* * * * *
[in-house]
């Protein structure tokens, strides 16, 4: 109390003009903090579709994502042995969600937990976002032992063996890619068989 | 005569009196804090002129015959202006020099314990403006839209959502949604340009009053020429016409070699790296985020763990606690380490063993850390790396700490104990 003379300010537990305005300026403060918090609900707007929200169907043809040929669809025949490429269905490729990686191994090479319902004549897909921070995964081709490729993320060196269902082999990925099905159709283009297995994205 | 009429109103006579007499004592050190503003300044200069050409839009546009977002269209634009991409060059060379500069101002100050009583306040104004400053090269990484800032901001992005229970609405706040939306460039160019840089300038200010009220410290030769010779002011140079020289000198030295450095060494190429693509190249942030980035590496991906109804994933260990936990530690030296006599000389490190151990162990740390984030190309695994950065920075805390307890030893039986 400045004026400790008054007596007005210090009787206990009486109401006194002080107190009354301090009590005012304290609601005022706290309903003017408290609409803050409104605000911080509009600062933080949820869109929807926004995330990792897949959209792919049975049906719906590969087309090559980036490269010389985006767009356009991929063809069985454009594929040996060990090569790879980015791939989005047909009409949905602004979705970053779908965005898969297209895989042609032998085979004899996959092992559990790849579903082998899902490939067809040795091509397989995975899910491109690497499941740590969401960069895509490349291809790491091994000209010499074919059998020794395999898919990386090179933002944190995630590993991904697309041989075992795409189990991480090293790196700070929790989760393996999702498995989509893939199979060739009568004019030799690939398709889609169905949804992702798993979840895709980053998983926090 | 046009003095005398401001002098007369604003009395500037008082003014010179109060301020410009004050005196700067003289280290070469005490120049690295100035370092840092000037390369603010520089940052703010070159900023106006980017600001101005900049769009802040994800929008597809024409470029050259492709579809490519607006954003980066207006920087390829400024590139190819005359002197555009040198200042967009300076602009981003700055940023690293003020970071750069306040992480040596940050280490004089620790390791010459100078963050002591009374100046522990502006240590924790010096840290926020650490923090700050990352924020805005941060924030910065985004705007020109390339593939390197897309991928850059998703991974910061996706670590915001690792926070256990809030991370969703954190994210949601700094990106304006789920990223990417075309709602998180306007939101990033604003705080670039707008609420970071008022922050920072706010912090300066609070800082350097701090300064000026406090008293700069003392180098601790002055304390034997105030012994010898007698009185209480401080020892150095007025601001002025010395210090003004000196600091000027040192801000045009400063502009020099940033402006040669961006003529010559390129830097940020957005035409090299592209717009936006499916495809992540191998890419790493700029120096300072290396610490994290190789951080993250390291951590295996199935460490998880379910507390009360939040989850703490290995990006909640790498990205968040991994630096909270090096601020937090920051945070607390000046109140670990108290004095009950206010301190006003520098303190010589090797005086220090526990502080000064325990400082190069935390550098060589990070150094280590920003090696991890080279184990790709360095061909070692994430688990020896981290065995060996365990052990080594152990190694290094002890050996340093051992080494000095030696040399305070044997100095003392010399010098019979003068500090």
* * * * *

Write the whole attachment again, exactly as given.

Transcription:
[in-house]
């Protein structure tokens, strides 16, 4: 109390003009903090579709994502042995969600937990976002032992063996890619068989 | 005569009196804090002129015959202006020099314990403006839209959502949604340009009053020429016409070699790296985020763990606690380490063993850390790396700490104990 003379300010537990305005300026403060918090609900707007929200169907043809040929669809025949490429269905490729990686191994090479319902004549897909921070995964081709490729993320060196269902082999990925099905159709283009297995994205 | 009429109103006579007499004592050190503003300044200069050409839009546009977002269209634009991409060059060379500069101002100050009583306040104004400053090269990484800032901001992005229970609405706040939306460039160019840089300038200010009220410290030769010779002011140079020289000198030295450095060494190429693509190249942030980035590496991906109804994933260990936990530690030296006599000389490190151990162990740390984030190309695994950065920075805390307890030893039986 400045004026400790008054007596007005210090009787206990009486109401006194002080107190009354301090009590005012304290609601005022706290309903003017408290609409803050409104605000911080509009600062933080949820869109929807926004995330990792897949959209792919049975049906719906590969087309090559980036490269010389985006767009356009991929063809069985454009594929040996060990090569790879980015791939989005047909009409949905602004979705970053779908965005898969297209895989042609032998085979004899996959092992559990790849579903082998899902490939067809040795091509397989995975899910491109690497499941740590969401960069895509490349291809790491091994000209010499074919059998020794395999898919990386090179933002944190995630590993991904697309041989075992795409189990991480090293790196700070929790989760393996999702498995989509893939199979060739009568004019030799690939398709889609169905949804992702798993979840895709980053998983926090 | 046009003095005398401001002098007369604003009395500037008082003014010179109060301020410009004050005196700067003289280290070469005490120049690295100035370092840092000037390369603010520089940052703010070159900023106006980017600001101005900049769009802040994800929008597809024409470029050259492709579809490519607006954003980066207006920087390829400024590139190819005359002197555009040198200042967009300076602009981003700055940023690293003020970071750069306040992480040596940050280490004089620790390791010459100078963050002591009374100046522990502006240590924790010096840290926020650490923090700050990352924020805005941060924030910065985004705007020109390339593939390197897309991928850059998703991974910061996706670590915001690792926070256990809030991370969703954190994210949601700094990106304006789920990223990417075309709602998180306007939101990033604003705080670039707008609420970071008022922050920072706010912090300066609070800082350097701090300064000026406090008293700069003392180098601790002055304390034997105030012994010898007698009185209480401080020892150095007025601001002025010395210090003004000196600091000027040192801000045009400063502009020099940033402006040669961006003529010559390129830097940020957005035409090299592209717009936006499916495809992540191998890419790493700029120096300072290396610490994290190789951080993250390291951590295996199935460490998880379910507390009360939040989850703490290995990006909640790498990205968040991994630096909270090096601020937090920051945070607390000046109140670990108290004095009950206010301190006003520098303190010589090797005086220090526990502080000064325990400082190069935390550098060589990070150094280590920003090696991890080279184990790709360095061909070692994430688990020896981290065995060996365990052990080594152990190694290094002890050996340093051992080494000095030696040399305070044997100095003392010399010098019979003068500090």